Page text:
Who was your greatest rival in the house?
All the housemates were my competitors. They were all strong rivals. At the beginning, Bolt got on my nerves, but somehow, we made peace. I got along with everybody. It was easy connecting with them.
Why did you decide to be part of the BBA?
I have always been a fan of the show. I wanted to be a part of it last year, but something stopped me. This year, a friend got the form and filled it for me. I went for the audition and Big Brother chose me. I think it was my time and my destiny this year. I am so happy that I experienced it and won.
What do you hope to achieve in future?
I am ready for anything. I am thinking of getting into radio or TV or anything that has to do with entertainment. I am just taking it step by step. I am ready to start-up my career in entertainment.
Was there a time you felt like leaving the house?
Oh yes. The first time I got nominated was my lowest moment in the house. I got nominated the second week and I thought I should go and ring the bell and tell Big Brother I wanted to go home. But something spoke to me and I decided to stay back.
How easy was it to survive in the house?
It wasn’t easy at all. In the outside world, we are so used to our mobile phones, to the extent that we even sleep with them. I missed my freedom and being able to watch TV. But in all, it was a good experience.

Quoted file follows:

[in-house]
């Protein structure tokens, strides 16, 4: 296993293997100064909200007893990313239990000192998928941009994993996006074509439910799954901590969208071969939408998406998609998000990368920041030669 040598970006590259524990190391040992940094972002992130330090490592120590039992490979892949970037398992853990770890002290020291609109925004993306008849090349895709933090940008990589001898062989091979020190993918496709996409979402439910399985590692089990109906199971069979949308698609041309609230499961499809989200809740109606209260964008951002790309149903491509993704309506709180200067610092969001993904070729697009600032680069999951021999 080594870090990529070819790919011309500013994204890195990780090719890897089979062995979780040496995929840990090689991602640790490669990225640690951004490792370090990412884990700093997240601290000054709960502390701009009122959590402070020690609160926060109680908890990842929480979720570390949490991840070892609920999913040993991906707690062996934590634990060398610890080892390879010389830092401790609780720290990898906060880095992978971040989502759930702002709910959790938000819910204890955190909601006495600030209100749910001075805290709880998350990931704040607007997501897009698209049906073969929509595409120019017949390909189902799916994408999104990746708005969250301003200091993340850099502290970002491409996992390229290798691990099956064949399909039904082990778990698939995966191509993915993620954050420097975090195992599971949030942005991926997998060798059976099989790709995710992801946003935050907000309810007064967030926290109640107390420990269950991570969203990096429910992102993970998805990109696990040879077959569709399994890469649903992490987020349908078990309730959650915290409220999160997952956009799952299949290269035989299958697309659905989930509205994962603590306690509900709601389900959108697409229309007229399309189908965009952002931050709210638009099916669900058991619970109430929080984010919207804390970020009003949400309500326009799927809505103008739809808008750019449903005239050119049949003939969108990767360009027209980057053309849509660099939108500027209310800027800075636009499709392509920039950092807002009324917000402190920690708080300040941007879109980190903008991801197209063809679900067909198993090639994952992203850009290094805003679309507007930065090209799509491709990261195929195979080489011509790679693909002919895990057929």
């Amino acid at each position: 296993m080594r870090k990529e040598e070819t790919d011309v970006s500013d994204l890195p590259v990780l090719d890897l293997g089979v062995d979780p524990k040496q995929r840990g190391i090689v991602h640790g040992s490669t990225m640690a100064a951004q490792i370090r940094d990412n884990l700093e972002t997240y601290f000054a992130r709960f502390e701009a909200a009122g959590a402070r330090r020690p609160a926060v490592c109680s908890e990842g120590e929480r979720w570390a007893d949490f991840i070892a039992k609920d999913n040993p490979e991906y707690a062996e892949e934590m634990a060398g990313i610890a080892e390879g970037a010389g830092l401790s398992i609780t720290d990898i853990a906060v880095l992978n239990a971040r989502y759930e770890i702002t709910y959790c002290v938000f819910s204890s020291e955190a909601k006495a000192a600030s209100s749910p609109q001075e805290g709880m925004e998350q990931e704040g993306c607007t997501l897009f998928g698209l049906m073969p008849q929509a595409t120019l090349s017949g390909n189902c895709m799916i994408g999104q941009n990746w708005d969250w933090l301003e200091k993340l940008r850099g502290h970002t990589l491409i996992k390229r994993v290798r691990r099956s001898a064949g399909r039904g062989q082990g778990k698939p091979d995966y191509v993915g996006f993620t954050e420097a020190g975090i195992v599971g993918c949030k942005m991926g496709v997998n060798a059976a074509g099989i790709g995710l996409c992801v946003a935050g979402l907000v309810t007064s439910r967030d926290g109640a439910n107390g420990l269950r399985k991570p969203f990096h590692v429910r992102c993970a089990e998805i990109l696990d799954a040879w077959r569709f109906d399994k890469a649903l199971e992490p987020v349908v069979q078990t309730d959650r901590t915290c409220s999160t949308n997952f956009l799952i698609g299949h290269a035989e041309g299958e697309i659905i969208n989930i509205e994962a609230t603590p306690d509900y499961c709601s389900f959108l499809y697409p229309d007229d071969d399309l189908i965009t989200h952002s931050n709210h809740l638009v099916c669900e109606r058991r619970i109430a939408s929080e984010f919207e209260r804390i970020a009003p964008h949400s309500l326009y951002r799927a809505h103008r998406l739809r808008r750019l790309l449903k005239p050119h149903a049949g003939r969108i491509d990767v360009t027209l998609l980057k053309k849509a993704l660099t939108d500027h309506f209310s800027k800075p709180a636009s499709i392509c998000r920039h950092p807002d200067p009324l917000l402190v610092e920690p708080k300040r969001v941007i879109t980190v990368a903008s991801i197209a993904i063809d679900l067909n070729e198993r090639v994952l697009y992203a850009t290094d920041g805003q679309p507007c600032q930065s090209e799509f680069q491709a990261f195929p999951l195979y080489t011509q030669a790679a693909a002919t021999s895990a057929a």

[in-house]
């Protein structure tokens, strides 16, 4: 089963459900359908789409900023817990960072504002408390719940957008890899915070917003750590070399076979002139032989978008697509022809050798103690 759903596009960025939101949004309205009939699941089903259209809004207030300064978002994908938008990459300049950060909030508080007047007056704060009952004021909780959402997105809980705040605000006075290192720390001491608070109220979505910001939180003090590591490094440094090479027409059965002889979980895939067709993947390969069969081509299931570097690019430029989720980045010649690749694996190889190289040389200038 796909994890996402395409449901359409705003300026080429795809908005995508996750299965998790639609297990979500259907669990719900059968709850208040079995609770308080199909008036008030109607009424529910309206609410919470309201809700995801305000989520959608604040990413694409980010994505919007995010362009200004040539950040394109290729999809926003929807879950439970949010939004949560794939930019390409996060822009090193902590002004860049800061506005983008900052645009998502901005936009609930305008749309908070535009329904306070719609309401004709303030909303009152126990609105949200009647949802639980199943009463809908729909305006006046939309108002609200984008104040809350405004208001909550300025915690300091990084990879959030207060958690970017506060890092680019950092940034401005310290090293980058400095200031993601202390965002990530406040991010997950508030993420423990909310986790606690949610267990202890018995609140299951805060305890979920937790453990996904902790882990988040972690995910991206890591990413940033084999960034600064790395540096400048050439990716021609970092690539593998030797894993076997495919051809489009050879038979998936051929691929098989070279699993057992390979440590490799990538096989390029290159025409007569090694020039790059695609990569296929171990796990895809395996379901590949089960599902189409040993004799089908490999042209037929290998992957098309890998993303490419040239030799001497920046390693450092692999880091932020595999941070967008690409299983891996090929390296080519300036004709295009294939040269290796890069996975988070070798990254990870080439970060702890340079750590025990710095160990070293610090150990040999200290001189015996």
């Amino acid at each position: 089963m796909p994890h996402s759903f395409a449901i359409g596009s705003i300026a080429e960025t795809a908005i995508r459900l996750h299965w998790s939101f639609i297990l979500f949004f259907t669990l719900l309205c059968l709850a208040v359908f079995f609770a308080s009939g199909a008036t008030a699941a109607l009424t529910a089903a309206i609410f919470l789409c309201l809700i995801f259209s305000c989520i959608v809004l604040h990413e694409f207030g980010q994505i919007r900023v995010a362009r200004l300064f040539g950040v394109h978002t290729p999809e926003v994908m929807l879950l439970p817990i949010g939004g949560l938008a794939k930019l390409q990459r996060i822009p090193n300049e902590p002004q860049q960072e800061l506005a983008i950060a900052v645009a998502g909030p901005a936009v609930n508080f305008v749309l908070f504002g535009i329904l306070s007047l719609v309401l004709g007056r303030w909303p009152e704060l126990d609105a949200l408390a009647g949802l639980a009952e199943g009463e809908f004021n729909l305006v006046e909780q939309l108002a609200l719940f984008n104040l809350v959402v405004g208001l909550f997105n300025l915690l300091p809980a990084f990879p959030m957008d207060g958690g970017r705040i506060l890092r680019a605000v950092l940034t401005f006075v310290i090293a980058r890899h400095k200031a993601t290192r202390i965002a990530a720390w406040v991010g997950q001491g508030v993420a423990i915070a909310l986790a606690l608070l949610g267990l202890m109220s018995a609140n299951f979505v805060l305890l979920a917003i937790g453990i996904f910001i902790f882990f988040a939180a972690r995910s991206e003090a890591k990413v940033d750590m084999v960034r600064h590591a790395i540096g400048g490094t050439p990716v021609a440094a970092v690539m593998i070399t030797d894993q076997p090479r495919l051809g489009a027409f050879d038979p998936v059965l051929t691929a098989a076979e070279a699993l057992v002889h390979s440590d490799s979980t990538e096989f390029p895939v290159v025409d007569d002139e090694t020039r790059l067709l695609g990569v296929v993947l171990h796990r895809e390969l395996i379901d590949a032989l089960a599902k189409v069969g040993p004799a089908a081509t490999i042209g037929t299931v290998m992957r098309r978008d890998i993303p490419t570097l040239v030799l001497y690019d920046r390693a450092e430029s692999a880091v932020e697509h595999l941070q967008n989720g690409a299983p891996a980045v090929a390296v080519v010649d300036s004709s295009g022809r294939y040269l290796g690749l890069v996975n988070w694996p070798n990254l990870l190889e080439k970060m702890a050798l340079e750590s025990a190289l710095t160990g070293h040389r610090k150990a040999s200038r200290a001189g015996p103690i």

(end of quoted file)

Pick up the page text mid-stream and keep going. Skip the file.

Lately I’ve been thinking about the simple things leaders do, or fail to do, that have profound impact on their employees’ perception of them, and on their employees’ commitment and productivity.
Then today I was speaking with someone who mentioned how a leader in her organization had recently lost a lot of credibility with his folks. When I got curious, she explained the situation: he had told them last fall that if they worked really hard to get a new product deliverable by a certain date, it would be reflected in their bonuses. They did, and it wasn’t. Now he’s going through the same thing with the 2.0 version of the same product, and his folks are (understandably) much less willing to go above and beyond the call of duty.
Then today I got a press release about an interesting study conducted by Keas, a company that focuses on employee health and wellness. They interviewed over 100 HR professionals in the US on a variety of topics, most of them health and wellness-related. However, the finding that caught my eye (given my recent thinking about what CEOs can do differently), was this question: “In your experience, what are the top three Human Resources mistakes that every CEO makes?” And the top-scoring three responses:
- 64% – CEOs don’t recognize what truly motivates employees
- 41% – CEOs fail to lead by example in key HR initiatives
- 32% – CEOs don’t make company culture a priority